Montgomery has noticed that the things that make suburbs more walkable, slower, safer, healthier and more welcoming are often forbidden by zoning codes and road standards. There are strict controls on what happens on each lot of land: “Everything has its place – far from everything else (p. 279).” We create the rules that create what we have; “change the code and you change the city (p. 282).” Further, code “is to the city what an operating system is to a computer. It is invisible, but it is in charge. So the battle for American cities has moved from architectural drafting tables to the dense, arcane pages of zoning codebooks. The winners will determine the shape of cities and the fate of suburbia (p. 283).”
Here’s the thrust of Montogmery’s case: our current set of rules (zoning bylaws or codes) separate and segregate the various activities in a city, which causes dispersal. An example alternative is form-based code, “a set of rules that prescribes the shape of spaces that building without necessarily dictating what can happen there. Most form-based codes specifically do away with the strict segregation of uses that characterized twentieth-century zoning plans, so that work, play, domesticity, and commerce could begin to intermingle again (p. 283).”
A change in code from segregation to integration will change the form of the city, and our relationship with it.
There’s another pattern change needed, in how we look at the city. It starts with a distinction between the ‘City’ and the ‘city‘. The ‘City’ is the local government entity that plays the role of civic manager. The ‘city’ is the economic, social and physical habitat we create. This distinction is important; while the City puts in place the rules, all voices are looking for rules that will serve the city, not the City. This is work for all voices to do. For Montgomery, a town or a neighbourhood or a city is “not just a picture, and not just an idea, but a system for living [you] can shape together (p. 294).”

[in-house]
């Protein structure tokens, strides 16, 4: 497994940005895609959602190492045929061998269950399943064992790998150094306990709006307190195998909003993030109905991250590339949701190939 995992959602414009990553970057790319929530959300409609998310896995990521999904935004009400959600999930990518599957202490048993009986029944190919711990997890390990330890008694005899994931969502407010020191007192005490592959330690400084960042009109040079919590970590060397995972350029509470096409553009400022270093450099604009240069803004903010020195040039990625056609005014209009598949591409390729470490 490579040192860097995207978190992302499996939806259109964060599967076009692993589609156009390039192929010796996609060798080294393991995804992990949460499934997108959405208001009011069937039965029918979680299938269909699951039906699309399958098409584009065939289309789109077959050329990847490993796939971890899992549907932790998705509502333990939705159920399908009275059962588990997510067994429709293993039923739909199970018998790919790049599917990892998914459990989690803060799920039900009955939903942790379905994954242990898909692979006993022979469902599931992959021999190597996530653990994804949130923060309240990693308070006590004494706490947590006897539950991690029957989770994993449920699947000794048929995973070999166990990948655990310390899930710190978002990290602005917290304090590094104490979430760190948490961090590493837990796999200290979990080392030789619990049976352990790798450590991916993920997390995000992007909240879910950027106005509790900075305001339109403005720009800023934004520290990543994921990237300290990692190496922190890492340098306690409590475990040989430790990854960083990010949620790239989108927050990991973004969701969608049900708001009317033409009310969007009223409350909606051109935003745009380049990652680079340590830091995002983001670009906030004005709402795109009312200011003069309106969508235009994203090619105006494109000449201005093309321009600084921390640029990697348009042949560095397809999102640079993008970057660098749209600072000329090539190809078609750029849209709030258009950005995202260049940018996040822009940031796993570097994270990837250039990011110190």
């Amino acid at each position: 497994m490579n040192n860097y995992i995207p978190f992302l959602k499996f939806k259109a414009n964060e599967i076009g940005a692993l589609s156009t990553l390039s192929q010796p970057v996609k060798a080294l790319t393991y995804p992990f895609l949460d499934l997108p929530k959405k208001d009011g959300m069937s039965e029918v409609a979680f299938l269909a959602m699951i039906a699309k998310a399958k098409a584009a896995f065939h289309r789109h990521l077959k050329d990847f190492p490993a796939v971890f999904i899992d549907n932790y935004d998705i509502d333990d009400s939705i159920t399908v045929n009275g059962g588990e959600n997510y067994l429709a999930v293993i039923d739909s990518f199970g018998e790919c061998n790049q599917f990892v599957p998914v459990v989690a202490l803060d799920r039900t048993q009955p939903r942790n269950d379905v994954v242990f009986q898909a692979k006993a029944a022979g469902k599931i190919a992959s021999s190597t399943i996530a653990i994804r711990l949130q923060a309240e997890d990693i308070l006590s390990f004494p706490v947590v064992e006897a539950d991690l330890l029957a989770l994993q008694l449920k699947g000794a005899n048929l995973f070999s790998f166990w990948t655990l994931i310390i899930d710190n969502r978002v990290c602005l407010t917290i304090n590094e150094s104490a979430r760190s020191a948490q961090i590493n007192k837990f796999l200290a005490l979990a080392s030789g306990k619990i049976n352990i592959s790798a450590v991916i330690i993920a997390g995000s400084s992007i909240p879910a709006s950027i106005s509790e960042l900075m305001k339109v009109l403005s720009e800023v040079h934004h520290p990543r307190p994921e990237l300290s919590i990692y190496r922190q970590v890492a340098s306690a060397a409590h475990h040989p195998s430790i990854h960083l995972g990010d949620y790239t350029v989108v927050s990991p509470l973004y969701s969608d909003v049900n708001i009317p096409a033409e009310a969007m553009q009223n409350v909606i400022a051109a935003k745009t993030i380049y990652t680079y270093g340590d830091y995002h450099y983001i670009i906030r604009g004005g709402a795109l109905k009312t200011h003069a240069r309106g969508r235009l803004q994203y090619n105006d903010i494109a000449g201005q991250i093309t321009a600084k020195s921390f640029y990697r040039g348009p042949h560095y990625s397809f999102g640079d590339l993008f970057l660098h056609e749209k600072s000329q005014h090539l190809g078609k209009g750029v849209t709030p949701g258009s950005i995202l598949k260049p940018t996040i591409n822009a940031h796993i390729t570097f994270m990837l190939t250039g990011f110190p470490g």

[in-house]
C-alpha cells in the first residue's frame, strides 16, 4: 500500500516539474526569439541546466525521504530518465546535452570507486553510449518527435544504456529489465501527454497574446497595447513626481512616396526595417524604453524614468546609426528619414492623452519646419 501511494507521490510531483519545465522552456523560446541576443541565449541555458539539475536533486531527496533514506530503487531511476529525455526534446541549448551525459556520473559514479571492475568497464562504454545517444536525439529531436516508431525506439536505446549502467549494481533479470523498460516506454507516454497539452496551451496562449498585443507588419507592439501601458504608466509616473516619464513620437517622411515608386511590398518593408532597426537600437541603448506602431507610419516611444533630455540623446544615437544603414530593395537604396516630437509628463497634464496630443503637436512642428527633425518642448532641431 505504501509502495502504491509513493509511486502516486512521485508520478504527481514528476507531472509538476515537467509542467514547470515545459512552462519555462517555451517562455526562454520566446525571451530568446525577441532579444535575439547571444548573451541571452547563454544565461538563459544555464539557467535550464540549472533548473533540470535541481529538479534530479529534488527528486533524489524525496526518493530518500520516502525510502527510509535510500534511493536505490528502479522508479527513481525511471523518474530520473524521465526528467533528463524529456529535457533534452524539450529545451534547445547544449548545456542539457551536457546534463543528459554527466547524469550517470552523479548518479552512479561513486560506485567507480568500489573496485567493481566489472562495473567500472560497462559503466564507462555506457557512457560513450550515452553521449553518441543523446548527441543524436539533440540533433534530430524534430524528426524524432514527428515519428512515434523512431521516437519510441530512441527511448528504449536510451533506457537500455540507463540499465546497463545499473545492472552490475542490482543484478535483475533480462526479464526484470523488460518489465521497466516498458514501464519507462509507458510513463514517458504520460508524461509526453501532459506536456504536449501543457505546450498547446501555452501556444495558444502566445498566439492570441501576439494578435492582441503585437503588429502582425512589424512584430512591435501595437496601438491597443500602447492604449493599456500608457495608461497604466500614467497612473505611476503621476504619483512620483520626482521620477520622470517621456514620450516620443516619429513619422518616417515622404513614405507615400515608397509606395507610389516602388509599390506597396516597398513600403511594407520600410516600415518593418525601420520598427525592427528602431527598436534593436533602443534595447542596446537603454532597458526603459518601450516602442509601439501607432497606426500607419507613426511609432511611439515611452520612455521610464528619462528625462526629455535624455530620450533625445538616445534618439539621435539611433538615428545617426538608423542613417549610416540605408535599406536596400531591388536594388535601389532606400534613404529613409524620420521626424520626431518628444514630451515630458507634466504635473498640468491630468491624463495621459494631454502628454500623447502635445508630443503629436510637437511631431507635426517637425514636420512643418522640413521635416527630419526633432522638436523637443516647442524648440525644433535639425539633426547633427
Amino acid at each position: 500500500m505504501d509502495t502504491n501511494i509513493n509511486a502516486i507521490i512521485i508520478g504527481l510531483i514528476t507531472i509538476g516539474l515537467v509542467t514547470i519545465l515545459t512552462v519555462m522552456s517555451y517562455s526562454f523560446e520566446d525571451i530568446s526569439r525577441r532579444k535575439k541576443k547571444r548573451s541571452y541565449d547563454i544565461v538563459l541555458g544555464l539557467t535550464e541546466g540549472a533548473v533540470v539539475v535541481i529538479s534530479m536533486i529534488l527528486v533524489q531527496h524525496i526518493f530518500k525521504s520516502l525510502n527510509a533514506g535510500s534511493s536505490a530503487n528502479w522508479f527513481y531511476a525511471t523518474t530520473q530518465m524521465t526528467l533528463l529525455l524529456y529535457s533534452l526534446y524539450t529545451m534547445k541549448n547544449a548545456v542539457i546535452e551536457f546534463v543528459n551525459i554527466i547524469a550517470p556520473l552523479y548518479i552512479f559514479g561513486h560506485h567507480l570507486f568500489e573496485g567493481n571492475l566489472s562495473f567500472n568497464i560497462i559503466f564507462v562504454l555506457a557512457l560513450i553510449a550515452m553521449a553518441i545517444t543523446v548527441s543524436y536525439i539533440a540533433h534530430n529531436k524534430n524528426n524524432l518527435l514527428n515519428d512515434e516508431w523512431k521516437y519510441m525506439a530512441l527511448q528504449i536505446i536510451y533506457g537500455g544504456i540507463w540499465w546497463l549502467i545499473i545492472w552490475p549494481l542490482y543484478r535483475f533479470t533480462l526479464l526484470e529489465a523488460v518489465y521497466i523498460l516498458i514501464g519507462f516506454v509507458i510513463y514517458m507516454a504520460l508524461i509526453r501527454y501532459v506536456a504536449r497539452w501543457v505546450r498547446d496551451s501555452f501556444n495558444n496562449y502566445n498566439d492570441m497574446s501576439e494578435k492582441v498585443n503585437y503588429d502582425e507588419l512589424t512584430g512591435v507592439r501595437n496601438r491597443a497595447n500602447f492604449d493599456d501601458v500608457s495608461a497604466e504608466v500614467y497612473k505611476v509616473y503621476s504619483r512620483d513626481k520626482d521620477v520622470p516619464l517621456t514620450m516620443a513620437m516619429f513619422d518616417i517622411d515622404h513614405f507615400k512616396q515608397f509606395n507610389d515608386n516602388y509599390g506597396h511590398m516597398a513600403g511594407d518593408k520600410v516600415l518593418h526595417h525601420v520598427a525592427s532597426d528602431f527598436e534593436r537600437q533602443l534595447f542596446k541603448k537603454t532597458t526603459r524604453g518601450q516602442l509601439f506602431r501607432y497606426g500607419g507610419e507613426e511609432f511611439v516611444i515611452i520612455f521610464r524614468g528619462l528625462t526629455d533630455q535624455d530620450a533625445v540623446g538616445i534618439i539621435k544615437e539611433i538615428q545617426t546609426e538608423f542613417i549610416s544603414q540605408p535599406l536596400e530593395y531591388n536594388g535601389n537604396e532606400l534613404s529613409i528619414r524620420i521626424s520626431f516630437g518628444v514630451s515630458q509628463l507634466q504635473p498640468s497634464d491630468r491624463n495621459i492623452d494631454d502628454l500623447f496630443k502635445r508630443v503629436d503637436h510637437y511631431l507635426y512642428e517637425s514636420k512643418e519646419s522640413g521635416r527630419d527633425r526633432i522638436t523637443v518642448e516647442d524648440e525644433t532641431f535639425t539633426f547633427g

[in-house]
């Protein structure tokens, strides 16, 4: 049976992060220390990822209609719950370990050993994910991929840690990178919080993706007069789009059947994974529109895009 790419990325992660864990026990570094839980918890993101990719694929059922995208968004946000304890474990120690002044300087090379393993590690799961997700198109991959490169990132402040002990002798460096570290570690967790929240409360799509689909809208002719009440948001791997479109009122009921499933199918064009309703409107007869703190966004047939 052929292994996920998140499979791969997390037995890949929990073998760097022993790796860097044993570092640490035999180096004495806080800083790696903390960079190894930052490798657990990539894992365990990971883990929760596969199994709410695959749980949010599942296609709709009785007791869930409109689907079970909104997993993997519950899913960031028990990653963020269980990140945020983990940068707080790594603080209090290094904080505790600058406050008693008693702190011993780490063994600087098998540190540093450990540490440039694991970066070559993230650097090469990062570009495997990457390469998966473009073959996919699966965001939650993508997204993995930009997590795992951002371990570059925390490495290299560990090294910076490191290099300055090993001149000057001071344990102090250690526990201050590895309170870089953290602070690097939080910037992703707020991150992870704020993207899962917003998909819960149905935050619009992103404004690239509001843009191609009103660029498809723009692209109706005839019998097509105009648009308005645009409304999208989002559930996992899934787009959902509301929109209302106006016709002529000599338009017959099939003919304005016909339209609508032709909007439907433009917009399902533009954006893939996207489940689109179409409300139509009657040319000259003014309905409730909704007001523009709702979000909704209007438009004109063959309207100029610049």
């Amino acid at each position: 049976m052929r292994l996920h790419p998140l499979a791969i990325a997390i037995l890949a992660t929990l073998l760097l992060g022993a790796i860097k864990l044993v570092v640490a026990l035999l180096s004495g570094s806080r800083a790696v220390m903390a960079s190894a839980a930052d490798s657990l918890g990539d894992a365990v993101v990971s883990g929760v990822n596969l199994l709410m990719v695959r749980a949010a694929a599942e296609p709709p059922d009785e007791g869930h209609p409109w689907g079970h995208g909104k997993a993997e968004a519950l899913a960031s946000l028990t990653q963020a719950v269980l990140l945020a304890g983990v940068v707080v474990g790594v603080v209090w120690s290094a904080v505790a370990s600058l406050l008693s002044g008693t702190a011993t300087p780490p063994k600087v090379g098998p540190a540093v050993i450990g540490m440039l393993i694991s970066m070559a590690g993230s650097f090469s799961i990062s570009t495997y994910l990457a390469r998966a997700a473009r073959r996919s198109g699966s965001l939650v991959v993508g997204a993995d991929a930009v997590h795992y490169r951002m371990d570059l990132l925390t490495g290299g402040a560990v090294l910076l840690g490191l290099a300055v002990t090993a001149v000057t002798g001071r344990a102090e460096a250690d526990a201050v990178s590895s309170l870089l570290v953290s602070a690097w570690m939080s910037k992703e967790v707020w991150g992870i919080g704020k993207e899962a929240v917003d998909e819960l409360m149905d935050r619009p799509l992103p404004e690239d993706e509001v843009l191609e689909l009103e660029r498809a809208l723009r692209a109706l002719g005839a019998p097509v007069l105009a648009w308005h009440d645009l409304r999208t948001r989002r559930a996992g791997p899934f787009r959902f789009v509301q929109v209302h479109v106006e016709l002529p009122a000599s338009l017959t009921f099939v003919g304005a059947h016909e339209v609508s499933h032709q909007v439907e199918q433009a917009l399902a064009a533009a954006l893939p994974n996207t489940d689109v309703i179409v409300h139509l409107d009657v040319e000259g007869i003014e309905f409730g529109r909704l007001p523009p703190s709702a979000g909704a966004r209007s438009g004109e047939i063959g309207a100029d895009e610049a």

So the task now is to retrofit the city. “This is the lesson for all retrofits: the system is ultimately more important than the package it comes in, and the greatest hurdle for sprawl repair may be challenging the way each of us views the city (p. 291).” And we will view it from our different perspectives (voices) and our values. We organize ourselves – and our cities – according to our values. (For more on this, read Is the unplanned city unplanned? Part 4).
Montgomery’s call is to get involved. Change the code, change the city. Change how you relate to the city, and you change the city, regardless of what role you play – as citizen, city manager, civil society or civic developer.
Sometimes the forces that shape our cities can seem overwhelming. It is easy to feel small in the face of monumental power of the real estate industry, the tyranny of zoning codes, the inertia of bureaucracies, and the sheer durability of things that have already been built. It is tempting to believe that the job of fixing cities is the untouchable terrain of distant authorities whom the state has deemed responsible. It is a terrible mistake to give in to this temptation (p. 295).
Re-making the city is up to all of us. Change to code of how we build it, and also change the code of how we think of it.